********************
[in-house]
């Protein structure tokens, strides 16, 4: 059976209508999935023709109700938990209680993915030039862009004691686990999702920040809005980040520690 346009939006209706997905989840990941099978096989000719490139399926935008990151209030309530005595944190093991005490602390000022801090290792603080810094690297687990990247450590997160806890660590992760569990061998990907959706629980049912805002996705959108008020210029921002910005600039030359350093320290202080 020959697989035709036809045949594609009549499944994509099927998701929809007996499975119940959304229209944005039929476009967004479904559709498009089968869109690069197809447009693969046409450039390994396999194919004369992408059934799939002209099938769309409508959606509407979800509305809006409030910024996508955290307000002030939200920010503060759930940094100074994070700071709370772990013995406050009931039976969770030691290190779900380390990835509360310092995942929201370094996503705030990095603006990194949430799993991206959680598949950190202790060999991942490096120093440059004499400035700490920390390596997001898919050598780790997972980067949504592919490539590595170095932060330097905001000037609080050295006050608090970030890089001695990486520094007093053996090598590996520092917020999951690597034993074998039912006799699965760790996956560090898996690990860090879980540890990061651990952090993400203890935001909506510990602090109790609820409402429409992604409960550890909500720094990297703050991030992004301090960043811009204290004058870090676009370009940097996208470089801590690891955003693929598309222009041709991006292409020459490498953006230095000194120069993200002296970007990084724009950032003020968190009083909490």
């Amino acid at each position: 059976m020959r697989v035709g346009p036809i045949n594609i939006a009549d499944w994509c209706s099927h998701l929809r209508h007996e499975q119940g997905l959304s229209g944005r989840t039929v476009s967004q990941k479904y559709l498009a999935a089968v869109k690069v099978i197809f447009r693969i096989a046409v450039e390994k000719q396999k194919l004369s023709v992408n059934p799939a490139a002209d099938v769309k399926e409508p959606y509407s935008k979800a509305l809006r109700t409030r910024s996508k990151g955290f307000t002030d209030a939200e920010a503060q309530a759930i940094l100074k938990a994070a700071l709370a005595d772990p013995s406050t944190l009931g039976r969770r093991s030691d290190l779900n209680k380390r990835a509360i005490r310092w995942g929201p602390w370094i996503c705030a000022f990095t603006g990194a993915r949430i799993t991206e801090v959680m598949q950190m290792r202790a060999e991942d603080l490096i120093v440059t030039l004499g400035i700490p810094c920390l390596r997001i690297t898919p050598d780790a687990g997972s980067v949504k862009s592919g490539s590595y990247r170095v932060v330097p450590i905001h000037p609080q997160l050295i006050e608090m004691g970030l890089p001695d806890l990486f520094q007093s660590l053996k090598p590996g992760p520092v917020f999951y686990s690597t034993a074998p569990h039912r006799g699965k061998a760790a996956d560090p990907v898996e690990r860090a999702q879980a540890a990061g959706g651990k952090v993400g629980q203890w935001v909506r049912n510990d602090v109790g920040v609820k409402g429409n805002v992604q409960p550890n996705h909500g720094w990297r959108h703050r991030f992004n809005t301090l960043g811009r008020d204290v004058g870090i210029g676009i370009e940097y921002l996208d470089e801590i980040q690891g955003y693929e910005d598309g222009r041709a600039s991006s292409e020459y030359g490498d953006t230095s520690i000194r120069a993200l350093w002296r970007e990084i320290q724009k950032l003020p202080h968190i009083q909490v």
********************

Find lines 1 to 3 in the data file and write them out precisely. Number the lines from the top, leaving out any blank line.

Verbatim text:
[in-house]
């Protein structure tokens, strides 16, 4: 059976209508999935023709109700938990209680993915030039862009004691686990999702920040809005980040520690 346009939006209706997905989840990941099978096989000719490139399926935008990151209030309530005595944190093991005490602390000022801090290792603080810094690297687990990247450590997160806890660590992760569990061998990907959706629980049912805002996705959108008020210029921002910005600039030359350093320290202080 020959697989035709036809045949594609009549499944994509099927998701929809007996499975119940959304229209944005039929476009967004479904559709498009089968869109690069197809447009693969046409450039390994396999194919004369992408059934799939002209099938769309409508959606509407979800509305809006409030910024996508955290307000002030939200920010503060759930940094100074994070700071709370772990013995406050009931039976969770030691290190779900380390990835509360310092995942929201370094996503705030990095603006990194949430799993991206959680598949950190202790060999991942490096120093440059004499400035700490920390390596997001898919050598780790997972980067949504592919490539590595170095932060330097905001000037609080050295006050608090970030890089001695990486520094007093053996090598590996520092917020999951690597034993074998039912006799699965760790996956560090898996690990860090879980540890990061651990952090993400203890935001909506510990602090109790609820409402429409992604409960550890909500720094990297703050991030992004301090960043811009204290004058870090676009370009940097996208470089801590690891955003693929598309222009041709991006292409020459490498953006230095000194120069993200002296970007990084724009950032003020968190009083909490």
């Amino acid at each position: 059976m020959r697989v035709g346009p036809i045949n594609i939006a009549d499944w994509c209706s099927h998701l929809r209508h007996e499975q119940g997905l959304s229209g944005r989840t039929v476009s967004q990941k479904y559709l498009a999935a089968v869109k690069v099978i197809f447009r693969i096989a046409v450039e390994k000719q396999k194919l004369s023709v992408n059934p799939a490139a002209d099938v769309k399926e409508p959606y509407s935008k979800a509305l809006r109700t409030r910024s996508k990151g955290f307000t002030d209030a939200e920010a503060q309530a759930i940094l100074k938990a994070a700071l709370a005595d772990p013995s406050t944190l009931g039976r969770r093991s030691d290190l779900n209680k380390r990835a509360i005490r310092w995942g929201p602390w370094i996503c705030a000022f990095t603006g990194a993915r949430i799993t991206e801090v959680m598949q950190m290792r202790a060999e991942d603080l490096i120093v440059t030039l004499g400035i700490p810094c920390l390596r997001i690297t898919p050598d780790a687990g997972s980067v949504k862009s592919g490539s590595y990247r170095v932060v330097p450590i905001h000037p609080q997160l050295i006050e608090m004691g970030l890089p001695d806890l990486f520094q007093s660590l053996k090598p590996g992760p520092v917020f999951y686990s690597t034993a074998p569990h039912r006799g699965k061998a760790a996956d560090p990907v898996e690990r860090a999702q879980a540890a990061g959706g651990k952090v993400g629980q203890w935001v909506r049912n510990d602090v109790g920040v609820k409402g429409n805002v992604q409960p550890n996705h909500g720094w990297r959108h703050r991030f992004n809005t301090l960043g811009r008020d204290v004058g870090i210029g676009i370009e940097y921002l996208d470089e801590i980040q690891g955003y693929e910005d598309g222009r041709a600039s991006s292409e020459y030359g490498d953006t230095s520690i000194r120069a993200l350093w002296r970007e990084i320290q724009k950032l003020p202080h968190i009083q909490v």